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Why You Should Re-Tender Your FM Contracts During Lockdown


And How This Can Be Done

Procurement and tendering can be complex and time consuming.  During times of a national crisis, it may seem like running an effective tender process is close to impossible.

COVID-19 has significantly disrupted most UK businesses both operationally and financially. Many organisations have effectively decided to ‘shut up shop’ with regards their procurement activity, extending contracts rather than retendering during this uncertain time

However, these same organisations are desperately looking to save money.  Retendering your FM services provides an opportunity to explore different operating models, including temporarily reduced services during lockdown, helping to ease the financial burdens being felt by all building owners and tenants.

Over the last few months my colleagues and I at Vixus Property Advisory have had to radically rethink some of the processes that we use when running tender exercises.  We have had to get the balance right between ensuring that we are running a compliant procurement process whilst keeping everyone safe and socially distanced.  In this article I have shared some of the most useful changes that you can adopt when it comes to tendering your FM contracts.

Supplier Site Visits

Supplier site visits are extremely useful when you are tendering for services as it allows the bidders to view relevant areas of your building. However, in many instances this is currently not possible if organisations have adopted a work from home policy or are restricting access to their buildings. To assist with suppliers submitting bids when site visits are not possible, consider introducing the following methods to overcome this:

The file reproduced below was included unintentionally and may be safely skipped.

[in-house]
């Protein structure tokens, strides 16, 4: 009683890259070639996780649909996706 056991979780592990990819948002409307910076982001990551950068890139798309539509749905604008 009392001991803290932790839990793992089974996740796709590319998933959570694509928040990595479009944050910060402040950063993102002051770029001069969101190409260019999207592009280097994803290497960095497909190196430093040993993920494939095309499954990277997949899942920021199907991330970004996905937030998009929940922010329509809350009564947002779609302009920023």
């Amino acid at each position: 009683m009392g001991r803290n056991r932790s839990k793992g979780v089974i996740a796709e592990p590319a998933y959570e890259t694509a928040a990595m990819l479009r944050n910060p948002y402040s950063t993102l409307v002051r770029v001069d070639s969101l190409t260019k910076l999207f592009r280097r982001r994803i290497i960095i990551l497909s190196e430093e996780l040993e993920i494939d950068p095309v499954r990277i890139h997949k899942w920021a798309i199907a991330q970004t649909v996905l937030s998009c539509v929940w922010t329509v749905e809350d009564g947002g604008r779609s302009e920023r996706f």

- Comprehensive Tender Packs.
Provide clear and detailed tender packs that include the following pieces of information. Site plans, square meterage details and TUPE are integral if applicable to the procurement exercise, but for some projects these will not be required so an accurate specification and contract terms are key.

- Photographs.
Insert photos of the applicable areas into the tender document to provide suppliers with visual content of the areas covered by the service contract.  Good quality photos are particularly useful for tenders such as specialist M&E equipment or floral displays, where a picture will paint a thousand words.

- Video tours.
Perhaps the best substitute for a physical site tour, we have started arranging for the Building Manager to ‘walk the floor’ of their site.  Using the video function on their smart phone, the BM can provide commentary as they guide bidders through the premises.  Tech savvy organisations may wish to live stream the video tour during the tender briefing session; however a safer option might be to provide the videos to the bidders as part of the tender pack.

- Conference call question and answer session.
Conduct telephone or video conference calls so suppliers can hear your requirements and ask clarification questions on the content of the tender documents. Our recommendation is to invite all suppliers onto the same conference call to ensure everyone hears the same information and is given the same opportunity to ask questions. We also recommend minuting the call and circulating the notes to all parties to ensure transparency and to provide an audit trail.  MS Teams and rival video conferencing tools have a ‘record’ function, so the sessions can be captured and issued to delegates without having someone in the corner taking notes.

- Presentations.
If you have presentations as part of your assessment criteria, then this provides added complications regarding human contact.  We have detailed some alternative methods to conduct the presentation stage that will ensure compliance:

- Video conference presentations.
- Submit presentations as movie files.
- Award without conducting presentations – does your tender really need this stage?          


It is true to say that in these unprecedented times, there is no ‘one size fits all’ solution to solve an organisation’s financial woes.  It is equally true that inaction is the only guaranteed route to ultimate failure.  Working with your FM supply chain to find mutually acceptable cost savings, or competitively tendering your facilities services will help your organisation reduce some of the financial burden caused as a result of the pandemic.

Laura Robinson is an FM specialist and consultant at Vixus Property Advisory.  Prior to joining Vixus she has worked with several FM Service Providers such as Mitie and OCS Group.